In a testament to the fact that, contrary to what Mario Draghi said in Washington last weekend, investors do not in fact believe that stocks can go down as well as up, there’s a mad scramble on Thursday morning to explain what, generally speaking, is a pretty mild decline in global risk assets.
U.S. investors woke up to a sea of red in Europe and also to a sharp decline in the Hang Seng that unfolded in the final minutes of trading and the chatter pretty clearly suggests that everyone is having a Captain Picard moment:
“Explanations” range from the plausible (Catalonia) to the conspiratorial (it’s all about the Black Monday anniversary) and some folks think maybe it would have been better if the PBoC’s Zhou Xiaochuan hadn’t said “Minksy moment” overnight on the sidelines of the Party Congress.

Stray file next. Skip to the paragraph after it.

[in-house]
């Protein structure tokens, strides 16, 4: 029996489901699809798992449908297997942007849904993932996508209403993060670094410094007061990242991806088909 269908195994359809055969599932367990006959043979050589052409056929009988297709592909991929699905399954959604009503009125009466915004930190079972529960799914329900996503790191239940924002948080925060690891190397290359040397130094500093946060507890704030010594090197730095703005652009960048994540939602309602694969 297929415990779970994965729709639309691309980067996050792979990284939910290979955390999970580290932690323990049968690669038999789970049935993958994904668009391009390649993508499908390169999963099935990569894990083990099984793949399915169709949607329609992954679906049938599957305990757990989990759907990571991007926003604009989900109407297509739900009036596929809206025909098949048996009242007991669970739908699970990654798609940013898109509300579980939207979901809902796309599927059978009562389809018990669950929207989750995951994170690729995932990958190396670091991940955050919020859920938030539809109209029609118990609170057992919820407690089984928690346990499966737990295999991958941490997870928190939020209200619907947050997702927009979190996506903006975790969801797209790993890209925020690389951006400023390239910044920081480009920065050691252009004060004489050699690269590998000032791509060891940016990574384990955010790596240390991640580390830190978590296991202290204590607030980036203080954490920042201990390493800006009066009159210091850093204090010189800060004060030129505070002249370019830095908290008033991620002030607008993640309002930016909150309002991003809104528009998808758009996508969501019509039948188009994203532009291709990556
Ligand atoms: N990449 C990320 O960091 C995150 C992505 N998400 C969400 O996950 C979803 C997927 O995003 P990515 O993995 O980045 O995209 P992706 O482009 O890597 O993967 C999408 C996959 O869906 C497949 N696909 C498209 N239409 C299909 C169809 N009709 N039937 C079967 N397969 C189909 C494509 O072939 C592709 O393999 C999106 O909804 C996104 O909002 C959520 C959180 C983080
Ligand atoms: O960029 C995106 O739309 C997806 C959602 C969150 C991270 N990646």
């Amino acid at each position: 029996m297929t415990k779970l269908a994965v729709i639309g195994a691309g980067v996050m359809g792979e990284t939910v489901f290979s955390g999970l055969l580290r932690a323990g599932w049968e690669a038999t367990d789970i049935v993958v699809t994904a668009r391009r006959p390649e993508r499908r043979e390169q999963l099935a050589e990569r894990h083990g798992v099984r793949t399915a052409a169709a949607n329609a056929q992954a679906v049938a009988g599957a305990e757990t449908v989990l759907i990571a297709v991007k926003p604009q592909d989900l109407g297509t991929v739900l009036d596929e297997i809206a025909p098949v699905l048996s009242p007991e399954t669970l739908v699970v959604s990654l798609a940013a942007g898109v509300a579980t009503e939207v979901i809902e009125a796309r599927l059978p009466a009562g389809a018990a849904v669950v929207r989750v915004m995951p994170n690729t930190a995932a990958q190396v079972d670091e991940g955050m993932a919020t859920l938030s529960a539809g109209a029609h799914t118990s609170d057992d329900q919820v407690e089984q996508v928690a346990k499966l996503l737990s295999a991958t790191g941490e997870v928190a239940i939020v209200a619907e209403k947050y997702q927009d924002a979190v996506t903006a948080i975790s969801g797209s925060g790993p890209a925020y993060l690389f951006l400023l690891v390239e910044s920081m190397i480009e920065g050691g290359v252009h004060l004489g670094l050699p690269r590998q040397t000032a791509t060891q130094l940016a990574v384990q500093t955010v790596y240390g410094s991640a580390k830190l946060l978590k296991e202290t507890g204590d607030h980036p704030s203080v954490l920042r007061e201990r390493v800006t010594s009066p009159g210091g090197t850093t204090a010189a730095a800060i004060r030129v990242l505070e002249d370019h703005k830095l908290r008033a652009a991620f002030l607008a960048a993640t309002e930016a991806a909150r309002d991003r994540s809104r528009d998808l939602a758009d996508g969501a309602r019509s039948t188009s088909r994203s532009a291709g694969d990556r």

It seems more than a little suspect to suggest that Spain and Catalonia aren’t the proximate cause here. I mean, the worst case scenario has indeed materialized and while it’s difficult to sort things out because Europe was just opening when the news started to hit, euro breakup risk is back on the table and no one likes that – especially not a week ahead of an ECB meeting when Draghi is expected to outline the exit strategy albeit while simultaneously announcing the extension of the program.
“Funnily enough, for those still parsing overnight news for what matters most, I wouldn’t blame Catalonia,” Bloomberg’s Paul Dobson muses, adding that “Spain’s 10-year bonds have erased all their intraday declines and the spread versus German bunds is back to unchanged. For jaded, traders it’s becoming more like Cata-groan-ia.”
Maybe. But maybe Spanish bonds aren’t the best measure here. After all, they have an implicit guarantee from the ECB – “Whatever it takes” and all the money printing that comes with it.